Although attorneys are entitled to proper compensation for services rendered, the decision to establish and terminate the attorney-client relationship rests in the hands of the client. A client may fire his attorney at any time but cannot escape the reasonable fees earned by the attorney. Although the determination of how much is owed to an attorney after the termination of the relationship varies from state to state, a majority of states apply the theory of quantum meruit ("what one has earned"); the application of quantum meruit in determining the legal fees owed to a former attorney also varies from state to state.
Possibly the most important reason for electing to fire your attorney is the right to exercise a client's autonomy. As mentioned above, the client is in the driver's seat in the attorney-client relationship and rightfully so. Although attorneys should be afforded deference to exercise their knowledge and experience, the Model Rules of Professional Conduct requires attorney to act in the best interest of their client and give the client final say on all matters; although the Model Rules are not binding on states, as of 2009, 49 states have adopted the rules in whole or in part. In enforcing such standards, attorneys act to advance their client's position, and therefore, a client is afforded the right to select a lawyer who is subjectively best suited to advocate on their behalf. Another reason for terminating your attorney is the lack of information available when selecting an attorney. Reviews and referrals serve a great purpose, but a client is best informed once they obtain first-hand knowledge of how a particular attorney does business. Individual tendencies, such as accessibility or a lack thereof, may not be for everyone.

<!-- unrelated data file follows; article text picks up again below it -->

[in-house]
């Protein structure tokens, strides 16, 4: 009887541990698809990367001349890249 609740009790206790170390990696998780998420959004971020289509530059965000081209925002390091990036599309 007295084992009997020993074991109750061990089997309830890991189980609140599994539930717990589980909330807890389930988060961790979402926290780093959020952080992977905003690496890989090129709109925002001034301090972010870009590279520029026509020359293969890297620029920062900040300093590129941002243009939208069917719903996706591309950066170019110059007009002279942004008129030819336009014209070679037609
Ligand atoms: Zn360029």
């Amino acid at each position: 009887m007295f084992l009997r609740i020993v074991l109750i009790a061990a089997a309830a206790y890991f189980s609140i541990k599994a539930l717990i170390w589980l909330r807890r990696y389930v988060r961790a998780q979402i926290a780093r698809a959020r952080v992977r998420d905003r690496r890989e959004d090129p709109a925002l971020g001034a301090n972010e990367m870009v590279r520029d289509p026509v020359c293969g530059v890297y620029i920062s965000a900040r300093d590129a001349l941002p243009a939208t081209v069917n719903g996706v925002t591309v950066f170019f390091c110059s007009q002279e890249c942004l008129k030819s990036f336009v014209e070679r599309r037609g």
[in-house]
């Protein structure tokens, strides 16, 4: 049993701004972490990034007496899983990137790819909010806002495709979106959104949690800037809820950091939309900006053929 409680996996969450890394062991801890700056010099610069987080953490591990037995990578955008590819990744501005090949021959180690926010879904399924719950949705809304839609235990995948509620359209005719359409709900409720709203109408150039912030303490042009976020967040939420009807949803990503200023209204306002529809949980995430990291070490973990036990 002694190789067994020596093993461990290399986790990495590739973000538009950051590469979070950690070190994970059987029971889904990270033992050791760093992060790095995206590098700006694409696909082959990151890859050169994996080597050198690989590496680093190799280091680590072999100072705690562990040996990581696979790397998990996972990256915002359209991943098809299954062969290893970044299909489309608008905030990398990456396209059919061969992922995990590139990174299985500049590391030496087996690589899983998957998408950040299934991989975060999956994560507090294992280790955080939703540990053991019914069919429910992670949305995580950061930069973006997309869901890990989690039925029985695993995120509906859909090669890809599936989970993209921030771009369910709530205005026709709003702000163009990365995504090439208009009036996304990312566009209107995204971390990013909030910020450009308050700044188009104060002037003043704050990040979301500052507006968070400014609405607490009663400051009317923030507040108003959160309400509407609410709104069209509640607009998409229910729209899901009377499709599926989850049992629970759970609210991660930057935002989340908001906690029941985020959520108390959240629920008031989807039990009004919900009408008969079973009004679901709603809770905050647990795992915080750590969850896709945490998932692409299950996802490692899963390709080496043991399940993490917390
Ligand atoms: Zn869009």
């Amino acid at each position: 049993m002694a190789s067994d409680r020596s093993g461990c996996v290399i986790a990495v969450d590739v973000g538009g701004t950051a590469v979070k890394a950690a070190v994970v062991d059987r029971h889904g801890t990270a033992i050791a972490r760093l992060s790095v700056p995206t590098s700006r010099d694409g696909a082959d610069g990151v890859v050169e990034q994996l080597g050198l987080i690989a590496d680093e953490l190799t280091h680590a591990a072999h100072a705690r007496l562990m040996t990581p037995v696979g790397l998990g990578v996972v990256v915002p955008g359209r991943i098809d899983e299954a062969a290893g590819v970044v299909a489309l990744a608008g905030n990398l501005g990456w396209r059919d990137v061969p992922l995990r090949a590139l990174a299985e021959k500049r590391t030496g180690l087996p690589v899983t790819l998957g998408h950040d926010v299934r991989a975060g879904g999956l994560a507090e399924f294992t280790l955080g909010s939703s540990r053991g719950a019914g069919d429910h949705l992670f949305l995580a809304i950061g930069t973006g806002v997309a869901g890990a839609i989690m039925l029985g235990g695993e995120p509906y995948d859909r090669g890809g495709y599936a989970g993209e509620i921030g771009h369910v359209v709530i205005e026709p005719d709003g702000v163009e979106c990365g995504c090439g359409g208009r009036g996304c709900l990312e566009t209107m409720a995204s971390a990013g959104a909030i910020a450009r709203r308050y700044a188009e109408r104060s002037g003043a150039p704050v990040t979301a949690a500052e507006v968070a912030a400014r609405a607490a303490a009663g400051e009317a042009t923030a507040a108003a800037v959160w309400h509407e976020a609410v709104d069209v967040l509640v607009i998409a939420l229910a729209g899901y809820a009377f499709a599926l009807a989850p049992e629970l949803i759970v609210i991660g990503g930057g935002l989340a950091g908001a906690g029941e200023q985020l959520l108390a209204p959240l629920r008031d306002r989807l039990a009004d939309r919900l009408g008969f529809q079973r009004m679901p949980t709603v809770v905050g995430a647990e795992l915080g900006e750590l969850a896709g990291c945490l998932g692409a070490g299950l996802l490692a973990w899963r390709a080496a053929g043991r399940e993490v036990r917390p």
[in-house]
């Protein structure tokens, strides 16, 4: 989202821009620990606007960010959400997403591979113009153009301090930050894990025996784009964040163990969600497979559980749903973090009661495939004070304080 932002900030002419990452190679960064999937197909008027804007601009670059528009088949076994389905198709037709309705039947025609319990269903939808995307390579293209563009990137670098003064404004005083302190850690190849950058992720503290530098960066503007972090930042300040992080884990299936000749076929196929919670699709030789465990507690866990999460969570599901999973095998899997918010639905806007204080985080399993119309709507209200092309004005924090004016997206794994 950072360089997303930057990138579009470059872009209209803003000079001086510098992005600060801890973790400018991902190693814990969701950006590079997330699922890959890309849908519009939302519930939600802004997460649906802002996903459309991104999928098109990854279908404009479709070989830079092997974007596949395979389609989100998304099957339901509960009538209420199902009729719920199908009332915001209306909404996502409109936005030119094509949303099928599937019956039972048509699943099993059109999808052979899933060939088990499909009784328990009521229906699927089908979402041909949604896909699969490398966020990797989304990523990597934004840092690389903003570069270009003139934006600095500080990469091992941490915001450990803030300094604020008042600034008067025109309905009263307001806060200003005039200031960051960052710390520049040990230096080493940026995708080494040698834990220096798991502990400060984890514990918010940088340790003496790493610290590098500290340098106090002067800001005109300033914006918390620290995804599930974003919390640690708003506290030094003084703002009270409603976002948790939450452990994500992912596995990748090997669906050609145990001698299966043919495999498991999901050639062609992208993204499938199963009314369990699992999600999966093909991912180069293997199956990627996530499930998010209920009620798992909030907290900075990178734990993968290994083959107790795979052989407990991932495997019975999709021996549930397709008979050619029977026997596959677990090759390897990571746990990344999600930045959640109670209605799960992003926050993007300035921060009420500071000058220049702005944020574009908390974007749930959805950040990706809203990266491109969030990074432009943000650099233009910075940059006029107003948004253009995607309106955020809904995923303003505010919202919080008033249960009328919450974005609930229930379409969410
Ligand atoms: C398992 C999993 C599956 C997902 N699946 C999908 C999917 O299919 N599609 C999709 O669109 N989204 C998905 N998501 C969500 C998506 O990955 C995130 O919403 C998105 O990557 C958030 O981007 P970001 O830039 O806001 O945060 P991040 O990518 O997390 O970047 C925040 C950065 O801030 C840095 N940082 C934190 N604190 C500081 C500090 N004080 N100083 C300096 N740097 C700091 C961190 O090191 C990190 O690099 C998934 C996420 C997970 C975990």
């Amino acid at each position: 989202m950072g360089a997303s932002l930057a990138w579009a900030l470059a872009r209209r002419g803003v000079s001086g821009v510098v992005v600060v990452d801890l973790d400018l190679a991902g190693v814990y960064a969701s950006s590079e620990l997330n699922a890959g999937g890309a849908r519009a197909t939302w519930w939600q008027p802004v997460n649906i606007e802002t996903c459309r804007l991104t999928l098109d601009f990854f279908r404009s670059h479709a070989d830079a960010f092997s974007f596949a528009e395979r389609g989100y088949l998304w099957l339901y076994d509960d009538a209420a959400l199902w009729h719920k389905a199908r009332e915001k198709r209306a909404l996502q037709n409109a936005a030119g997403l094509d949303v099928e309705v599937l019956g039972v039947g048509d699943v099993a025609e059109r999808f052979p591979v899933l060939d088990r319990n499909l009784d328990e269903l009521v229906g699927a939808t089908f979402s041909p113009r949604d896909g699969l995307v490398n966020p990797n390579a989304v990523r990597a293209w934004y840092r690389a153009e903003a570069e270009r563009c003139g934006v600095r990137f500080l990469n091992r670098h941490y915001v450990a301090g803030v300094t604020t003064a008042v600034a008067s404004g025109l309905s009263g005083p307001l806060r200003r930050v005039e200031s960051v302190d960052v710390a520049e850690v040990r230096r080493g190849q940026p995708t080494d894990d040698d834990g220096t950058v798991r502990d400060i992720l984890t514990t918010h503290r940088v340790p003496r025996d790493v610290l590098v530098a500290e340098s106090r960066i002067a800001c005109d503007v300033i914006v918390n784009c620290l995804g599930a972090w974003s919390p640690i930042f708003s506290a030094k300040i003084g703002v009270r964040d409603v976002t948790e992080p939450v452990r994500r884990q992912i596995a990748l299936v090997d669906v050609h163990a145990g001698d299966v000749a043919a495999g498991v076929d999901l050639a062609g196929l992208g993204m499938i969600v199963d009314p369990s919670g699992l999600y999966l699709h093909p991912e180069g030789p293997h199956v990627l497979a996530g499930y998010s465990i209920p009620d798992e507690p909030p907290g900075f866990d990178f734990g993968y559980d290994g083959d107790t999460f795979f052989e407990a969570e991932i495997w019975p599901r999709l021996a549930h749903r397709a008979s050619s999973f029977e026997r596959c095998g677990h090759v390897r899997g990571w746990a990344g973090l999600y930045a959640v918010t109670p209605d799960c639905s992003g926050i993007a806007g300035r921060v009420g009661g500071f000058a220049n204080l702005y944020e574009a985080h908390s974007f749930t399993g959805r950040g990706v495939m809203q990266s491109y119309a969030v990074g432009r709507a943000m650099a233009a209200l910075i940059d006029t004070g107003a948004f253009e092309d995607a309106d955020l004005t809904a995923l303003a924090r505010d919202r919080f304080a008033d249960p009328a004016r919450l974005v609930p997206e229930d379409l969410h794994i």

For every action there is a reaction, and negative consequences should also be considered. Among the consequences of terminating your attorney is the potential fee that follows. As mentioned above, depending on the cause and timing of the termination, a client may have to pay double attorney fees or have to split a contingency fee among his present and former attorney. The hunt for another attorney and the possibility of starting from scratch may be as stressful as the original break-up. However, under Model Rules of Professional Conduct 1.16(d), [u]pon termination of representation, a lawyer shall take steps to the extent reasonably practicable to protect a client's interests, such as giving reasonable notice to the client, allowing time for employment of other counsel, surrendering papers and property to which the client is entitled and refunding any advance payment of fee that has not been earned. A client who terminates their attorney may also carry a stigma when seeking new representation. A prospective attorney may fear a similar outcome or be unwilling to split his fee with your former attorney.
Feel free to take control and terminate the attorney-client relationship if you feel that your attorney is doing you a disservice. However, prior to terminating the attorney-client relationship consider all collateral consequences of taking action. It is important to trust that your attorney is zealously advocating on your behalf, but it is fully within your rights to utilize the checks and balance system affords to clients, such as requesting a detailed billing invoice or periodic updates on the status of your case. For tips on how to properly fire your attorney, read this article here. If you run into problems with ethical issues, report issue to your local state bar association. Please let us know if we can be helpful during the process of switching lawyers. Good luck!